Editor in Chief: Moh. Reza Huwaida Thursday, October 29th, 2020

THE INTRA – AFGHAN PEACE TALKS _ The Hurdles, Prospects and Challenges Ahead


THE INTRA – AFGHAN PEACE TALKS _ The Hurdles, Prospects and Challenges Ahead

Diplomatic discourse and negotiations eventually decide the fate of even greater wars and political disputes. The Afghan enduring crisis cannot be an exception; there is an urgent need for cessation of violence and a total halt on this ongoing stalemate, demanding sincere conviction on both warring sides; the Taliban and the Afghan government. Ultimately, any presumptive peace talks should enjoy support from both the conservative and liberal segments of the society. The Intra - Afghan dialogue was initially planned to start within days from the Consultative Loya Jirga, endorsing the release of the remaining 400 Taliban prisoners, (4,600 prisoners previously freed based on U.S. Taliban accord in Feb 2019 ); individuals convicted of heinous murders and high profile killing of locals and foreigners alike. The talks meant to start in three days, but now postponed indefinitely over continued prisoner dispute and concerns voiced by president Ghani’s some foreign allies.
The price tag associated with this unpopular fight has been unimaginable for Afghanistan: In reality, the Taliban and the Afghan government are merely a pawn in the greater picture of this hegemonic rivalry between regional foes and transnational adversaries. The natural tendency concerning diverse economic and political interests among these stakeholders is to use conflict ridden and chaotic states as a dumping ground for hazardous waste and a venue of testing weapons of mass destruction to intimidate a de facto adversary with absolutely no respect for its public safety and national sovereignty.
It is understandable that the complexity surrounding the Afghan tragedy cannot heal overnight, thus it demands tireless reconciliatory efforts and compromises as the presumptive Intra-Afghan dialogue presumes. Taliban fighters have not shown any cessation of violence on the battlefield, conversely the number of attacks on Afghan military and civilian targets have tremendously increased post the Doha accord between the U.S. and Taliban.  In reality, the group has asserted a harsher maximum pressure campaign militarily, simultaneously talking about peace as a side dish.  For now, the underlying policy within the Taliban is to remain steadfast on deliverables agreed with the Americans in ceasing attacks on foreign military troops and installations.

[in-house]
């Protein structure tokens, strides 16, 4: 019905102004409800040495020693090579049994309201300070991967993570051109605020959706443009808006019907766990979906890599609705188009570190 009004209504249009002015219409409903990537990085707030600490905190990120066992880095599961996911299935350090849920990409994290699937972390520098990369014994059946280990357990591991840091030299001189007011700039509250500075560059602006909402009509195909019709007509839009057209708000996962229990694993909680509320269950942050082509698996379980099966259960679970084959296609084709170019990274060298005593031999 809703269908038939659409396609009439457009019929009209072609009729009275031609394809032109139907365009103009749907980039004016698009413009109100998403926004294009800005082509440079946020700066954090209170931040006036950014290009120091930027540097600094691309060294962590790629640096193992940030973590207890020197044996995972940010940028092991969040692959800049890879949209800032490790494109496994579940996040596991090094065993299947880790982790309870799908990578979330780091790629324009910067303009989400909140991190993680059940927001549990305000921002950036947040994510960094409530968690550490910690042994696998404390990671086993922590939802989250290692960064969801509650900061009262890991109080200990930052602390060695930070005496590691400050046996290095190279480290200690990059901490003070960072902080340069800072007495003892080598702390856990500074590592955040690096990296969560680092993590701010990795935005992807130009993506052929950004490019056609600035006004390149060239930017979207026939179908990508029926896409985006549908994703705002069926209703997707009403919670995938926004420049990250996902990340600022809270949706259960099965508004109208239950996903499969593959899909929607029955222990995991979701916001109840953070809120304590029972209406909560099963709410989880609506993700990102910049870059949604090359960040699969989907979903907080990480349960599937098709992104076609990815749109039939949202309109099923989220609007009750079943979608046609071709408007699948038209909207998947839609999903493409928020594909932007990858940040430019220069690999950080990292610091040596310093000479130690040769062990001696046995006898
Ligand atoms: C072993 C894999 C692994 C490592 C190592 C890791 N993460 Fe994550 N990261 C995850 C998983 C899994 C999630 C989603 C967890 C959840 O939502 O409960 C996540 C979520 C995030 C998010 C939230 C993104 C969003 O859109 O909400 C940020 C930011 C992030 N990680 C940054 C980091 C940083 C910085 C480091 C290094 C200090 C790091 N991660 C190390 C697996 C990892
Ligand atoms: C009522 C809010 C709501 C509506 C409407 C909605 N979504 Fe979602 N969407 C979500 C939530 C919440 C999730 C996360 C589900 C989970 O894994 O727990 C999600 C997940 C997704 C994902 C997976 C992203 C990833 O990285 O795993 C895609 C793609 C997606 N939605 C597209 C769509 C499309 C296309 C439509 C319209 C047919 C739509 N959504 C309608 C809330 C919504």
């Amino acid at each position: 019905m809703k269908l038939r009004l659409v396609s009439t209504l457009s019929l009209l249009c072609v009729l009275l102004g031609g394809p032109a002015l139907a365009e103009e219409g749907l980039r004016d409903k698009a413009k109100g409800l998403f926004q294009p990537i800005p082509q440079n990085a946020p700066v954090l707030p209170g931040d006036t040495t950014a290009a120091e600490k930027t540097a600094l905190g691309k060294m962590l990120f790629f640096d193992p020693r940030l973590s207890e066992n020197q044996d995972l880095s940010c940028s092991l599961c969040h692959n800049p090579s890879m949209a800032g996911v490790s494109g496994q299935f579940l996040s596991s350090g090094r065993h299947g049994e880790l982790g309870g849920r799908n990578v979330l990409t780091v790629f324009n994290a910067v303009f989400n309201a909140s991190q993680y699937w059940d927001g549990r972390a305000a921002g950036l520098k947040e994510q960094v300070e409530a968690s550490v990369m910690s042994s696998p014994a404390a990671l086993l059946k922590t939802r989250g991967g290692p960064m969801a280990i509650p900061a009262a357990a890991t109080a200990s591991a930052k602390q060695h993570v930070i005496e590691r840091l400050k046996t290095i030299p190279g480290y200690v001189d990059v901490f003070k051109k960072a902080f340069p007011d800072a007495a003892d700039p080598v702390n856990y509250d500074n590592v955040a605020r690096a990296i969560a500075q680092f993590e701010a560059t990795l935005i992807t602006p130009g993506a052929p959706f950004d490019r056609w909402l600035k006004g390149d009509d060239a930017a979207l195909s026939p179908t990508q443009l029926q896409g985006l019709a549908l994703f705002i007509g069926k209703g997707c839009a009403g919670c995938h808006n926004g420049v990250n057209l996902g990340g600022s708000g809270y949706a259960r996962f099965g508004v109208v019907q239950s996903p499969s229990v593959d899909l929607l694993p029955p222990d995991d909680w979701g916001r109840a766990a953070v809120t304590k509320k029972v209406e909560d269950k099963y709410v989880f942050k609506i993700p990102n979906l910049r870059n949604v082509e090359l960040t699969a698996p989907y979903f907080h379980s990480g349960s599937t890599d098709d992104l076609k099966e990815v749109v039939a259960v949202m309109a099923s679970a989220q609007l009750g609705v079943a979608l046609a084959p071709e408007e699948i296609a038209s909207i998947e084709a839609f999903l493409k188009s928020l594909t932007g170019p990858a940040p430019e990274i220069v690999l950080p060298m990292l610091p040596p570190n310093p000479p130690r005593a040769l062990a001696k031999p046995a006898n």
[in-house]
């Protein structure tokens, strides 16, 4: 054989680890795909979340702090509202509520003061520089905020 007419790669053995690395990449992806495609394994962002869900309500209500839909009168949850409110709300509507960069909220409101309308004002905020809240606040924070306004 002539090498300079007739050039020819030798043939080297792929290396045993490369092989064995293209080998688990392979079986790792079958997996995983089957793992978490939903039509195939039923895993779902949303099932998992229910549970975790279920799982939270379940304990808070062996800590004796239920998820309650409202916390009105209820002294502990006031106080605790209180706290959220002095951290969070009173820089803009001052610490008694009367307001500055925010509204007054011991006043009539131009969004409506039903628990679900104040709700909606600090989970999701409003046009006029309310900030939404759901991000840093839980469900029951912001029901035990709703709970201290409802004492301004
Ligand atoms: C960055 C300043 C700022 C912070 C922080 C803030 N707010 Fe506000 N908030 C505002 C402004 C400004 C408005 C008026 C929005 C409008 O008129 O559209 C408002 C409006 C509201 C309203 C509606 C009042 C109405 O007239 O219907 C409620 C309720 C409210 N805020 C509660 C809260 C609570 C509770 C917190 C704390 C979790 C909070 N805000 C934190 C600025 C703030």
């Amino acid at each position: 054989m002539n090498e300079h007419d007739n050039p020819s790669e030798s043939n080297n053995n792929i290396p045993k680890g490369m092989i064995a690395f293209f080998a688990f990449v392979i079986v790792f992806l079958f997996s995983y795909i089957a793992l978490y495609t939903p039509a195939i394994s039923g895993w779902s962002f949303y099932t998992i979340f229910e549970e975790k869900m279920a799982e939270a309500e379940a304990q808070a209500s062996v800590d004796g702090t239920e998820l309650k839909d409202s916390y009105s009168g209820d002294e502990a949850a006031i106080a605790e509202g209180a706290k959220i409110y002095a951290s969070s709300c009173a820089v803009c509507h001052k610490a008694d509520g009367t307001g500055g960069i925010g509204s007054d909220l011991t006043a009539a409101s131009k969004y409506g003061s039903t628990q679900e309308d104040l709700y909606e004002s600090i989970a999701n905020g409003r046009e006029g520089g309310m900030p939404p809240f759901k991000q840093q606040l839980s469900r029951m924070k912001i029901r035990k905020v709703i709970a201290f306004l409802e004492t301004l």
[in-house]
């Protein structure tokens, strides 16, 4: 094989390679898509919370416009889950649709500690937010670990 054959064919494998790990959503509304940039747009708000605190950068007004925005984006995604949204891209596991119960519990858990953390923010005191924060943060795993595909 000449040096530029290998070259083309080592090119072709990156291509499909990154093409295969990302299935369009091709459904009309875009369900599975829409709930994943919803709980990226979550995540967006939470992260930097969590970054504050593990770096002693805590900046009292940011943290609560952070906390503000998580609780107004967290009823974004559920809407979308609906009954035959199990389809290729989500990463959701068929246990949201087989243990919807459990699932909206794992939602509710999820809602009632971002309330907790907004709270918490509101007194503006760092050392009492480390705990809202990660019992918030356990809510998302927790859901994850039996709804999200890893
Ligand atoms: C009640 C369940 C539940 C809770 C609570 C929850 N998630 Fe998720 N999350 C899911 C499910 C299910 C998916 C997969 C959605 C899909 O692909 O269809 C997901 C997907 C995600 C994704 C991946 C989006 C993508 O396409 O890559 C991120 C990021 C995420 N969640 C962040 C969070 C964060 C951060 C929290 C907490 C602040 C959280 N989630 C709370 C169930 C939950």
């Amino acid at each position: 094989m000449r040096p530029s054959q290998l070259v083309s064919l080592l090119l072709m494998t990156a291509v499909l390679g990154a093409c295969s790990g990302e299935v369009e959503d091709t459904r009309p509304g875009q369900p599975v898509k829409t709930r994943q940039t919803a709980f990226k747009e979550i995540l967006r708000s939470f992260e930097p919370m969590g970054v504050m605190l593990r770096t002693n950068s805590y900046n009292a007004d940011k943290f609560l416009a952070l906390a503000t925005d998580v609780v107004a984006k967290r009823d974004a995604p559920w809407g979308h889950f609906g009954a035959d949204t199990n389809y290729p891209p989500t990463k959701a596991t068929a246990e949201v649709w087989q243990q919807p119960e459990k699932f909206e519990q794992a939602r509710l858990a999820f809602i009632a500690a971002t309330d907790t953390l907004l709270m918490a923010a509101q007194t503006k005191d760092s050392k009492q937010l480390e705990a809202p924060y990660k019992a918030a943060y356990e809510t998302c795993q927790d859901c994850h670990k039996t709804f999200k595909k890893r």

The resident political office representing Taliban in Doha is adamant in engaging with all political parties including the Afghan government, (Kabul regime as they refer to) in a comprehensive peace dialogue, contingent to the immediate release of the remaining prisoners in no time. The group persists on its fundamental opposition that of its denial of the Afghan state as the principle party to any future peace talks, rather prefers engagement with influential political leaders and parties instead. However, the Afghan government strongly opposes this offer and reiterates on its principle role for any further progress on the stalled talks. The core challenges and the abundance of issues require comprehensive discussions on actual dialogue forum, turning the peace making process both lengthy and full of bumps. The political office in Doha representing Taliban has repeatedly expressed a rather firm stance on a fundamental socio-political makeover in any prospective joint venture with the Afghan side. The issue of preserving the Islamic stature of governance, women’s rights, judicial reforms and status of the Afghan security forces will ultimately decide the fate of this presumptive peace talks in making.
Taliban propagate ending this conflict through strength and intimidation, therefore increasing military offenses and territorial advances as a strategy. The plan is to score an indispensible influence on the negotiating table with the Afghan delegation, and turn the odds in their favor in any subsequent agreements on Afghanistan’s future governance and external dealings. It is worth mentioning that In spite of all the challenges and ugly portrayal of Afghanistan, the country has transformed immensely in many spectrums since 2001. Afghan millennials have no actual recall of the Taliban era, with mere stories heard from senior family members and visual memories from atrocities committed by the group since 2002. This largest demographic reality is well - connected with the outside world and certainly has its own say when it comes to preserving its basic human rights, and practicing its constitutional liberties in any futuristic peace dialogue as a formidable force to reckon with.